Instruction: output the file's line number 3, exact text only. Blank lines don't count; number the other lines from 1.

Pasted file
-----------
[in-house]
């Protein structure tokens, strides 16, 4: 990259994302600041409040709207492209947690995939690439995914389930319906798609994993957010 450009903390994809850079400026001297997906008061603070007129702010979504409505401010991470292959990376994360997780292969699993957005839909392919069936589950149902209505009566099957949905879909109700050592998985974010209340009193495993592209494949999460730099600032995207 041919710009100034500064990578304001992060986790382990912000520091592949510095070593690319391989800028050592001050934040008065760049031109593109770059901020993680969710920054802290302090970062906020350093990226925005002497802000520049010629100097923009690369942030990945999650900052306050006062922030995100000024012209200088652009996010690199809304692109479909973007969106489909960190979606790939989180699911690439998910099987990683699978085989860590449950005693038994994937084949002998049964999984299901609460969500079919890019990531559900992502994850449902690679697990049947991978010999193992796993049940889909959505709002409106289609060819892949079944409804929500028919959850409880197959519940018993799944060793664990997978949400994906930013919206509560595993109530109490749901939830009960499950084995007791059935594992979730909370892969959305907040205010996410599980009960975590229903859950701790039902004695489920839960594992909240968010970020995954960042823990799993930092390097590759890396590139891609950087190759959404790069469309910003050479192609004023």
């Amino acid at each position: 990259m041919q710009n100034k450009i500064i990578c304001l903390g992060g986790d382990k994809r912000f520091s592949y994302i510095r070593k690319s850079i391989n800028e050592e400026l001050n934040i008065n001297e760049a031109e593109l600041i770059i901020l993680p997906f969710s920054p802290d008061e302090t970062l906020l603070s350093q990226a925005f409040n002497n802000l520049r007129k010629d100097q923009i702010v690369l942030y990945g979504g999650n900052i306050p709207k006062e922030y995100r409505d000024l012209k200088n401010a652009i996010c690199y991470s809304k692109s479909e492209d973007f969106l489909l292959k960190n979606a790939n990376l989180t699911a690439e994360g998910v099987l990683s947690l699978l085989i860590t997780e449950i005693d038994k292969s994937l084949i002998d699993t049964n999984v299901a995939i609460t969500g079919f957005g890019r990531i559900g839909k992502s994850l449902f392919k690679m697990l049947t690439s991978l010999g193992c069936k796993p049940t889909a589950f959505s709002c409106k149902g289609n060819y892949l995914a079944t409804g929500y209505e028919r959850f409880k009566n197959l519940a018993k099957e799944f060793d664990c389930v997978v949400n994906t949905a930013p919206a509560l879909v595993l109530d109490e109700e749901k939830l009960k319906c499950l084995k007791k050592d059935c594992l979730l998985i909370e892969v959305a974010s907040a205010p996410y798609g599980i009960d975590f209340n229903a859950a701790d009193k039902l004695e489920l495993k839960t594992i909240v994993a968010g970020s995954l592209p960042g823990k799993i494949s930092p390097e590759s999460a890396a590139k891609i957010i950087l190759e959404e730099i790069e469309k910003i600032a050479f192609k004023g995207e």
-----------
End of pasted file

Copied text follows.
């Amino acid at each position: 990259m041919q710009n100034k450009i500064i990578c304001l903390g992060g986790d382990k994809r912000f520091s592949y994302i510095r070593k690319s850079i391989n800028e050592e400026l001050n934040i008065n001297e760049a031109e593109l600041i770059i901020l993680p997906f969710s920054p802290d008061e302090t970062l906020l603070s350093q990226a925005f409040n002497n802000l520049r007129k010629d100097q923009i702010v690369l942030y990945g979504g999650n900052i306050p709207k006062e922030y995100r409505d000024l012209k200088n401010a652009i996010c690199y991470s809304k692109s479909e492209d973007f969106l489909l292959k960190n979606a790939n990376l989180t699911a690439e994360g998910v099987l990683s947690l699978l085989i860590t997780e449950i005693d038994k292969s994937l084949i002998d699993t049964n999984v299901a995939i609460t969500g079919f957005g890019r990531i559900g839909k992502s994850l449902f392919k690679m697990l049947t690439s991978l010999g193992c069936k796993p049940t889909a589950f959505s709002c409106k149902g289609n060819y892949l995914a079944t409804g929500y209505e028919r959850f409880k009566n197959l519940a018993k099957e799944f060793d664990c389930v997978v949400n994906t949905a930013p919206a509560l879909v595993l109530d109490e109700e749901k939830l009960k319906c499950l084995k007791k050592d059935c594992l979730l998985i909370e892969v959305a974010s907040a205010p996410y798609g599980i009960d975590f209340n229903a859950a701790d009193k039902l004695e489920l495993k839960t594992i909240v994993a968010g970020s995954l592209p960042g823990k799993i494949s930092p390097e590759s999460a890396a590139k891609i957010i950087l190759e959404e730099i790069e469309k910003i600032a050479f192609k004023g995207e």